Decisive Action Opens Man’s Coronary Artery in Under 6 Minutes
October 15, 2019
Cardiologist credits communication and coordination
During a heart attack, cardiologists say “time is muscle.” The time between when you arrive at the hospital and when your blockage is opened matters. The American Heart Association recommends a “door-to-balloon time” (D2B) of no more than 90 minutes. University Hospitals Portage Medical Center in Ravenna, Ohio blew that recommendation away earlier this month with a D2B of 6 minutes.
James Bates of Mantua, Ohio was driving for work on Sept. 12 when he began experiencing chest pains. They went on for about an hour before he pulled over in a parking lot and called 911. The call came in as a possible stroke, but when Aurora Fire Department paramedics arrived on scene and did an EKG they realized Bates was experiencing ST-elevation myocardial infarction, or STEMI, a heart attack. The paramedics alerted UH Portage Medical Center and transferred the EKG information directly to the Emergency Department. When the ambulance arrived at 10:36 a.m., UH Harrington Heart & Vascular Institute cardiologist Anjan Gupta, MD, was waiting. The paramedics took Bates directly to the cardiac catheterization lab where Dr. Gupta discovered a 100 percent blockage of Bates’ proximal right coronary artery. The doctor sucked out the clot through mechanical aspiration at 10:42 a.m. and then placed a stent. Relief just 6 minutes after arrival.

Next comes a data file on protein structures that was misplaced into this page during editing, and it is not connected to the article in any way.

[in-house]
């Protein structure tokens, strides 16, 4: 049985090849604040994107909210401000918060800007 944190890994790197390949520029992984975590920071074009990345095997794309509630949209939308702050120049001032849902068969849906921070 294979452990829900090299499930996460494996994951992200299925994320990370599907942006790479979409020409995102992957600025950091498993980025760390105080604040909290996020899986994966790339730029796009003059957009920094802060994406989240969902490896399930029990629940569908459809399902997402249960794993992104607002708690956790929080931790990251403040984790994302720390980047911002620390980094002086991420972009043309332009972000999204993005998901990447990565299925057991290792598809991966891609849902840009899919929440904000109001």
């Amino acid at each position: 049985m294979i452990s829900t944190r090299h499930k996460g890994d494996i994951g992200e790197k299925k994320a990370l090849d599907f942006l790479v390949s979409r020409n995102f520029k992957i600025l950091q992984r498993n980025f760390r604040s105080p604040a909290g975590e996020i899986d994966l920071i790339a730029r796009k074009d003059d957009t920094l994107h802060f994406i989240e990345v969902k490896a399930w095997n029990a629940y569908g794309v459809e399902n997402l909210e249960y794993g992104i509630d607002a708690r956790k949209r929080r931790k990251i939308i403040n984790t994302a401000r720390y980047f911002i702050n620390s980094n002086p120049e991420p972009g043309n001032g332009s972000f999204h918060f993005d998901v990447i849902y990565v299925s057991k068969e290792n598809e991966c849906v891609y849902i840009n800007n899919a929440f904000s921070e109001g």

“I knew exactly when they released it and opened it up. It was like, wow! I just felt it immediately. It was kind of weird, being aware of it the whole time,” said the 64-year-old who had been experiencing tiredness for three to four weeks prior to his heart attack.
Bates felt as if he could return to work the very next day – a Friday, but waited until Monday. As a construction supervisor, he could avoid taking stairs and lifting heavy loads as his doctor directed.
Close coordination between EMS, the emergency department and cath lab is responsible for Bates’ rapid treatment and quick recovery.
“Everyone knew their individual roles in the team,” said Dr. Gupta. “They communicated with each other very efficiently and produced great results. It was incredible that we could open up Mr. Bates’ blocked arteries within 6 minutes and it was all possible due to great coordination.”
Not only did UH Portage achieve a D2B (or in this case, technically “door-to-reperfusion time”) of 6 minutes, but only 31 minutes passed from the time Aurora Fire Department paramedics arrived on scene to the time Bates’ blockage was opened, which includes about 20 minutes of drive time.
“UH Portage works very closely with the EMS system to coordinate care of STEMI patients,” said Dr. Gupta. “Appropriate medications are given to the patient in the field and on arrival to UH Portage the patient is directly transferred to the cath lab. Our cath lab team is incredibly efficient. It is the overall coordination between the EMS, ER and the cath lab team that leads to great door-to-balloon times.”